correct direction to pray toward Mecca, it struck me as incongruous, to say the
least.  Here was a practice of a 1400-year-old
faith being aided by up-to-date technology. 
But religion is an important part of the lives of billions of people,
and as technology advances and provides conveniences and assistance for every
part of life, it’s understandable that religious practices would take advantage
of it too. 

 

The Muslim
Pro-X-Mode revelation is a good example of how compartmentalizing is encouraged
by the way large-scale technical systems work. 
Most religions deal with the whole person, one at a time.  This is the opposite tendency of the way a
company like X-Mode operates:  stripping
identifying information from bits of location data and selling it wholesale to
similar organizations that deal in dehumanized blocks of information, which however
can be easily reversed to reveal the location of any particular
individual.  Those who handle the data
along the way—the programmers and managers and salesmen—easily forget that the
only reason their data is valuable is because it pertains to human beings.  They would rather think about correlations
and data quality and other mathematical measures, than to consider that just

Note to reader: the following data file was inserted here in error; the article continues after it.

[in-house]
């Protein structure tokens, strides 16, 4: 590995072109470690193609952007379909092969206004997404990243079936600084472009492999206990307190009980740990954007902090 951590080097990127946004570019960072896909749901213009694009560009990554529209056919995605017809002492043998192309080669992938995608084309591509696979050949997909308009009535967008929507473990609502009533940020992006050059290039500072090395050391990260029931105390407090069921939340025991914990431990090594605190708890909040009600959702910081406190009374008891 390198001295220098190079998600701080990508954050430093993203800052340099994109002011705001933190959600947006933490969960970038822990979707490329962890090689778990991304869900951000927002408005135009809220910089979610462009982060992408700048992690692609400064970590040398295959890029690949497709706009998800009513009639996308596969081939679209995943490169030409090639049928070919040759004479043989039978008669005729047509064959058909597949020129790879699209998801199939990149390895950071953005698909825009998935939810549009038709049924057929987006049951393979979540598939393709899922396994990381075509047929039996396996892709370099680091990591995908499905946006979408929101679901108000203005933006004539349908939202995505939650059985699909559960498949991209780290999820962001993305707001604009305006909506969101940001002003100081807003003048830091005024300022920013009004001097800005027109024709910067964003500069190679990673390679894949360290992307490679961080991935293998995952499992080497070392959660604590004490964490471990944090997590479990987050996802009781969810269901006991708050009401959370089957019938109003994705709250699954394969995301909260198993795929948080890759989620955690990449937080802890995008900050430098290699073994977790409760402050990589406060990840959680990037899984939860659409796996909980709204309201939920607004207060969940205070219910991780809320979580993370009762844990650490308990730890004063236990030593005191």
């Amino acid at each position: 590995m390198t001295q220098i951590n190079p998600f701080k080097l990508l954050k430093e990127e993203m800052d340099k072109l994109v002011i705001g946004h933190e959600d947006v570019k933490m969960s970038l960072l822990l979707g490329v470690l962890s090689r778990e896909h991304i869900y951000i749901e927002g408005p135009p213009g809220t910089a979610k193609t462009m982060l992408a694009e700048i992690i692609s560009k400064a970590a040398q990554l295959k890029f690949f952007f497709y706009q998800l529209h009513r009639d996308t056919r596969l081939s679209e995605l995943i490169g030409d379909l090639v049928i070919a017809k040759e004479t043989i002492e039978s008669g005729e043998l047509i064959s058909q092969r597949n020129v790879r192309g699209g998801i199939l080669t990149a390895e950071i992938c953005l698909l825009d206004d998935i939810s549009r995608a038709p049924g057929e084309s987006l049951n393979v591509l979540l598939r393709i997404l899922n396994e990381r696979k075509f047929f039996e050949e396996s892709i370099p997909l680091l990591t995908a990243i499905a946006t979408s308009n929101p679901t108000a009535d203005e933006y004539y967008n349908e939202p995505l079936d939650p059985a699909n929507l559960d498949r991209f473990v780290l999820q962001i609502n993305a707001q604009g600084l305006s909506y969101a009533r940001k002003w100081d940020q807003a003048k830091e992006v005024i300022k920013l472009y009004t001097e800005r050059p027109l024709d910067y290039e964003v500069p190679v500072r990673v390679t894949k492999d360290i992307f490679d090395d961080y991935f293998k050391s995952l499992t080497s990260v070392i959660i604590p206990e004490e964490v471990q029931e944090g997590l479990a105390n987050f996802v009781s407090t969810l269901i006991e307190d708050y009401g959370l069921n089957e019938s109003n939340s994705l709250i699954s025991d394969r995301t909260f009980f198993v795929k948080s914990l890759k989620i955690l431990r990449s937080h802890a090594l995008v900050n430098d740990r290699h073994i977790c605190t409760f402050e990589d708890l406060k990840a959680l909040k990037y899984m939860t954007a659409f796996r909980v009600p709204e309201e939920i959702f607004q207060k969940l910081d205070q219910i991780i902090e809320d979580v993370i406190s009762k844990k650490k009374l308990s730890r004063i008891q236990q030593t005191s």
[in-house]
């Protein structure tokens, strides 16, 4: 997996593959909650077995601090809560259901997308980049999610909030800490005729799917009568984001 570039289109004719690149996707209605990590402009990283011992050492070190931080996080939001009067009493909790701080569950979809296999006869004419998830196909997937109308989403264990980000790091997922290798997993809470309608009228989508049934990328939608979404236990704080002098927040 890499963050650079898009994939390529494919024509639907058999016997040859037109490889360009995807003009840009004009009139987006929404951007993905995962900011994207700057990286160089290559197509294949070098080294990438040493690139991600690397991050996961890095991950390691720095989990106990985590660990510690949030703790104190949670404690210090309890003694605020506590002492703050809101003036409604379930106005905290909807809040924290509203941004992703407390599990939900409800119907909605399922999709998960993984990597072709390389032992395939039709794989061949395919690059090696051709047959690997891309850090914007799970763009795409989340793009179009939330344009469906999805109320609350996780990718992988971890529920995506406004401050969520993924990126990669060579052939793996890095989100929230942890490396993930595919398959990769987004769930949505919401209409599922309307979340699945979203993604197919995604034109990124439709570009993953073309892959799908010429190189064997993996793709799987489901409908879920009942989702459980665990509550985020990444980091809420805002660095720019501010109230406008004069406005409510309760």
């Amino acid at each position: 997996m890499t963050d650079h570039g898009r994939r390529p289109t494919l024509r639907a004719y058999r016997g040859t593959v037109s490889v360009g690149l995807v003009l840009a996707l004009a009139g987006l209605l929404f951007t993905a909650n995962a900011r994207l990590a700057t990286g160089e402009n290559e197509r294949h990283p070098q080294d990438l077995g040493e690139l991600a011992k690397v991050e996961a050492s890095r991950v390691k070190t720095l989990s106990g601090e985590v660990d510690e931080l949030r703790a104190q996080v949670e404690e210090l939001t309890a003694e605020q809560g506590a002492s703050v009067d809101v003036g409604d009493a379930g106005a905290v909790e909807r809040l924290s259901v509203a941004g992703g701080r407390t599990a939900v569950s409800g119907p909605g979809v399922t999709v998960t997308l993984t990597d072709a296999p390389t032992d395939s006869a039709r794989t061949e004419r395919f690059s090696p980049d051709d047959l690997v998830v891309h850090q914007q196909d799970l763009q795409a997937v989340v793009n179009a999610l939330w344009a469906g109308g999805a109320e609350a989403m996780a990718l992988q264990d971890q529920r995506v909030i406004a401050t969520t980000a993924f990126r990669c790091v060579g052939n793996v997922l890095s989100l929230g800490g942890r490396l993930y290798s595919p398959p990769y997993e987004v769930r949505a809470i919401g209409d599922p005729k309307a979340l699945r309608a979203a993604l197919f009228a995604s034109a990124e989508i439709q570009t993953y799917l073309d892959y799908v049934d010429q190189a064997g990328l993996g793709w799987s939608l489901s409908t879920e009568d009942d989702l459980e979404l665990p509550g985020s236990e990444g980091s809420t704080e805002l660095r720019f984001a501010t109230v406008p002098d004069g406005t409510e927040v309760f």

possibly, one of the bits of data they sell may be used to end the life of a
human being. 

 

I am not a
pacifist, and I realize that war is sometimes the least bad alternative in
certain situations.  But historically,
one of the most common practices a warring nation will adopt against a rival
nation is to convince its own people that the rivals are not really human, but
are something less than human—animals, maybe, or even just numbers in a census
record somewhere.  In anonymizing the
location data Muslim Pro collected, X-Mode unwittingly carried out that first
step in making it easier for someone else to treat human beings as less than
human.  What looked like a good
thing—removing personal identifying data—turned out to be the first step in a
process that wound up as a betrayal.

 

Information
technology is an unavoidable part of our lives now, and can be the source or
driving force behind many benefits. 
Without computers and anonymized testing, we would not be looking
forward to getting vaccines for COVID-19 within a year of the virus’s spread to
humans.  But those who use data derived
from humans must never forget the humans behind the data, and everyone working
in such fields needs to exercise their moral imaginations enough to ask,
“Supposing I was a user, are we doing anything that I’d object
to?”  And if the answer is yes,
don’t just shrug and go on about your business.

 

Sources:  The original
report on X-Mode’s use of Muslim Pro location data was “How the U. S.
Military Buys Location Data from Ordinary Apps” by Joseph Cox, which
appeared on the Vice website on Nov. 16, 2020 at https://www.vice.com/en/article/jgqm5x/us-military-location-data-xmode-locate-x.  Articles derived from this source appeared in
many locations including the Austin American-Statesman, where I first
learned of it.